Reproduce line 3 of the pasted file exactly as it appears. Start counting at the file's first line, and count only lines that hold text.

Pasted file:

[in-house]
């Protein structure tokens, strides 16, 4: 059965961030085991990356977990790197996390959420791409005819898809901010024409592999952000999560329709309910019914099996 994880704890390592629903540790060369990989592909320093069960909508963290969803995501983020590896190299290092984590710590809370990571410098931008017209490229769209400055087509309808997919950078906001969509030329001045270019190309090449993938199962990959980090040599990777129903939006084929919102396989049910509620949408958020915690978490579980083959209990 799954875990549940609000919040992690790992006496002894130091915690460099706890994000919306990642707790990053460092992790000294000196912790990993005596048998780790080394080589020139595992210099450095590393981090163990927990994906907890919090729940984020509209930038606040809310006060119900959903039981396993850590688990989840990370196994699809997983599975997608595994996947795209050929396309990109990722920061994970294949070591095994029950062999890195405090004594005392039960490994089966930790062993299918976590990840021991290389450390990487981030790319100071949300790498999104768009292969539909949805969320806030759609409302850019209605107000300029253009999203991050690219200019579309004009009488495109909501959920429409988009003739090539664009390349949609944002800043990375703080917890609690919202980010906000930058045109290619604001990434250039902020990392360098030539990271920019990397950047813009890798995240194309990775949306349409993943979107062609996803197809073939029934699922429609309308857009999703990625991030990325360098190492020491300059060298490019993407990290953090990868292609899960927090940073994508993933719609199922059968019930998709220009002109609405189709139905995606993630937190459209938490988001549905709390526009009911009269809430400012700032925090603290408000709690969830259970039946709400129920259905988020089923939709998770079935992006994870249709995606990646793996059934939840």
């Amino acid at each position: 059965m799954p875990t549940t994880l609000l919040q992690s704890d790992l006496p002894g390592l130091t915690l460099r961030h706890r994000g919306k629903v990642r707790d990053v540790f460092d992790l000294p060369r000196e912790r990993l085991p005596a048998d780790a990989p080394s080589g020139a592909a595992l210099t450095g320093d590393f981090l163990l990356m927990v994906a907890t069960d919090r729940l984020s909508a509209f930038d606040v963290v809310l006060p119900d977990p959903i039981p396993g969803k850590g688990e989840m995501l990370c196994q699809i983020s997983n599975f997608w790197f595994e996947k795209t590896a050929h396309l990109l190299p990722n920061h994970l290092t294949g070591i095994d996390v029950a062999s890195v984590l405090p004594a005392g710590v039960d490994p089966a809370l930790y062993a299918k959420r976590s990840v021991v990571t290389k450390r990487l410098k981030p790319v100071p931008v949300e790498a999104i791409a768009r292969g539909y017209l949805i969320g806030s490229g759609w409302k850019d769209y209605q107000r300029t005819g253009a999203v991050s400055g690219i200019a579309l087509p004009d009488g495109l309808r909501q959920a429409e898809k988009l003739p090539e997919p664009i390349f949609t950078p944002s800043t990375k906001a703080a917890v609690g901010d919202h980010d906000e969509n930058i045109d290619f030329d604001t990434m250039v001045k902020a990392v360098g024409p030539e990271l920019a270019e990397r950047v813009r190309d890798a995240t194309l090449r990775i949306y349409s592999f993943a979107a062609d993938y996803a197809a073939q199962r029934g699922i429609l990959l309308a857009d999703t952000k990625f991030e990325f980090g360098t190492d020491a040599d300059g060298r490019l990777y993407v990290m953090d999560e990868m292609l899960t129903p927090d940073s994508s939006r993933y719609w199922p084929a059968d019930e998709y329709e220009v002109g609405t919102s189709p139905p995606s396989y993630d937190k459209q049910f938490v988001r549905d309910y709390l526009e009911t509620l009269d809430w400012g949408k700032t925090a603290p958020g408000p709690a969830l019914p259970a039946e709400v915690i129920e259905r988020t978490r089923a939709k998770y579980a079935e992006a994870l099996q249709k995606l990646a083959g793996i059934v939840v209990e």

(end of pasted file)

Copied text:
């Amino acid at each position: 059965m799954p875990t549940t994880l609000l919040q992690s704890d790992l006496p002894g390592l130091t915690l460099r961030h706890r994000g919306k629903v990642r707790d990053v540790f460092d992790l000294p060369r000196e912790r990993l085991p005596a048998d780790a990989p080394s080589g020139a592909a595992l210099t450095g320093d590393f981090l163990l990356m927990v994906a907890t069960d919090r729940l984020s909508a509209f930038d606040v963290v809310l006060p119900d977990p959903i039981p396993g969803k850590g688990e989840m995501l990370c196994q699809i983020s997983n599975f997608w790197f595994e996947k795209t590896a050929h396309l990109l190299p990722n920061h994970l290092t294949g070591i095994d996390v029950a062999s890195v984590l405090p004594a005392g710590v039960d490994p089966a809370l930790y062993a299918k959420r976590s990840v021991v990571t290389k450390r990487l410098k981030p790319v100071p931008v949300e790498a999104i791409a768009r292969g539909y017209l949805i969320g806030s490229g759609w409302k850019d769209y209605q107000r300029t005819g253009a999203v991050s400055g690219i200019a579309l087509p004009d009488g495109l309808r909501q959920a429409e898809k988009l003739p090539e997919p664009i390349f949609t950078p944002s800043t990375k906001a703080a917890v609690g901010d919202h980010d906000e969509n930058i045109d290619f030329d604001t990434m250039v001045k902020a990392v360098g024409p030539e990271l920019a270019e990397r950047v813009r190309d890798a995240t194309l090449r990775i949306y349409s592999f993943a979107a062609d993938y996803a197809a073939q199962r029934g699922i429609l990959l309308a857009d999703t952000k990625f991030e990325f980090g360098t190492d020491a040599d300059g060298r490019l990777y993407v990290m953090d999560e990868m292609l899960t129903p927090d940073s994508s939006r993933y719609w199922p084929a059968d019930e998709y329709e220009v002109g609405t919102s189709p139905p995606s396989y993630d937190k459209q049910f938490v988001r549905d309910y709390l526009e009911t509620l009269d809430w400012g949408k700032t925090a603290p958020g408000p709690a969830l019914p259970a039946e709400v915690i129920e259905r988020t978490r089923a939709k998770y579980a079935e992006a994870l099996q249709k995606l990646a083959g793996i059934v939840v209990e």